Editor's message: An employee has the right not to be unfairly dismissed by his or her employer under the Employment Rights Act 1996 (provided that the qualifying conditions are met).
If a claim for unfair dismissal is brought against your organisation, you will have to show that the reason for the dismissal is one of the potentially fair reasons set out in the Act (capability, conduct, redundancy, breach of a statutory enactment, or some other substantial reason). If you can establish this, the employment tribunal will go on to consider if you acted reasonably in dismissing the employee, taking into account all the circumstances. You will need to show that you investigated the matter, followed a fair procedure and ultimately made a reasonable decision to dismiss.
If a dismissal is found to be unfair, the tribunal can order you to pay compensation to the dismissed employee, or to re-engage or reinstate him or her. Additionally, if a tribunal finds that you haven't followed the Acas code of practice on disciplinary and grievance procedures in a relevant case, it can increase the compensation it orders you to pay by up to 25%.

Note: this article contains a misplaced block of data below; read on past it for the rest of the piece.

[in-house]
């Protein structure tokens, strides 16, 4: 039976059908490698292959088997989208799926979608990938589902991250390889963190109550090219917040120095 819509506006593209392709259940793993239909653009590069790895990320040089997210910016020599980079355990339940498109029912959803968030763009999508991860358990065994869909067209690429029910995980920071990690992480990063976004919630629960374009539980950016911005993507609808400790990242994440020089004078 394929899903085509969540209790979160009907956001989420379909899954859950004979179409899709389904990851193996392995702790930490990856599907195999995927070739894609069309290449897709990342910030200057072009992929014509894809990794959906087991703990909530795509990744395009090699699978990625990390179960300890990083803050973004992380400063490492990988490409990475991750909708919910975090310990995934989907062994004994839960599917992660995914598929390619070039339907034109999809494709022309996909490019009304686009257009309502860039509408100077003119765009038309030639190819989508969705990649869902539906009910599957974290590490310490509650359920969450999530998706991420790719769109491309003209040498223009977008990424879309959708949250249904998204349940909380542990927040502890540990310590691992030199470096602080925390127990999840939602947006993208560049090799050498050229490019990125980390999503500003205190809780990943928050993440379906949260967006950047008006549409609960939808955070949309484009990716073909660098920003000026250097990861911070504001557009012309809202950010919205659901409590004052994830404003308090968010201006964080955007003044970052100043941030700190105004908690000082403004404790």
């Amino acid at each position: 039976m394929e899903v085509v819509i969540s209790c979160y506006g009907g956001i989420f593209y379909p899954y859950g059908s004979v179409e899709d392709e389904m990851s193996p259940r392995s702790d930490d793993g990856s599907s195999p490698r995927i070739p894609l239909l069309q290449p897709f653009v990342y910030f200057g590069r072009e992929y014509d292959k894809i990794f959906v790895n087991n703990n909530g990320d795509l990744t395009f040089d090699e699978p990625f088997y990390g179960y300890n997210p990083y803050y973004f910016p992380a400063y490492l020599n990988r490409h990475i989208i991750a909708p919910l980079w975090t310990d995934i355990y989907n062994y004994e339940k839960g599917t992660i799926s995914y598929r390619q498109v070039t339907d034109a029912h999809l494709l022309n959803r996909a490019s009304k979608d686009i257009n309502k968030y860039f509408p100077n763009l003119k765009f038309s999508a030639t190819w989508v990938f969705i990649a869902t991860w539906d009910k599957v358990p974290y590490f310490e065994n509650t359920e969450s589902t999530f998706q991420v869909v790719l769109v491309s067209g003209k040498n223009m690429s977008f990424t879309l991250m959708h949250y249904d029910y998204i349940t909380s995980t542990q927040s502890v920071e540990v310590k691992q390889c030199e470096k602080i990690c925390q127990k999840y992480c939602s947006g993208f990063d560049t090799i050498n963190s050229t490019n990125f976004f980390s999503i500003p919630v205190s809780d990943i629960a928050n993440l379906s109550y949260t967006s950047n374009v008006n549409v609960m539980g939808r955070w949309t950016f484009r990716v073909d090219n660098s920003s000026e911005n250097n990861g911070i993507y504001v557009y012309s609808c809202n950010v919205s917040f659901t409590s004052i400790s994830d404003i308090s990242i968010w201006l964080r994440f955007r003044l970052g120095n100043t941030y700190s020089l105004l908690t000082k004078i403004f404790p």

Ashok Kanani, employment law editor
The Court of Appeal has held that an employer's decision to disregard new medical evidence and dismiss an employee on long-term sickness absence amounted to discrimination arising from disability and unfair dismissal.
Updated to include information on the Government consultation on draft Employment Rights Act 1996 (NHS Recruitment - Protected Disclosure) Regulations.
Updated to include details of the increase in the limits on employment tribunal awards, effective from 6 April 2017.
Chris Cook is a partner and Keely Rushmore is a senior associate at SA Law. They round up the latest rulings.
The Employment Appeal Tribunal (EAT) has held that the dismissal of an employee for physical violence was unfair because the employer failed to have regard to all the surrounding circumstances and the employee's exemplary disciplinary record over 42 years' service.
This tribunal decision concerns a long-serving employee who was dismissed for making derogatory comments about his colleagues and his employer that he had posted on Twitter up to three years previously.
The Employment Appeal Tribunal (EAT) has held that the dismissal of a teacher for showing an 18-rated film to a class of vulnerable 15- and 16-year-olds amounted to unfavourable treatment arising from his disability and was not justified.
Cases on appeal provides news on key case law developments that are expected.
In Khan v Stripestar Ltd EAT/0022/15, the EAT held that an employment tribunal was entitled to find that a dismissal was fair despite a wholly defective and unfair initial disciplinary hearing, because the subsequent internal appeal cured the defects earlier in the process.
HR and legal information and guidance relating to unfair dismissal.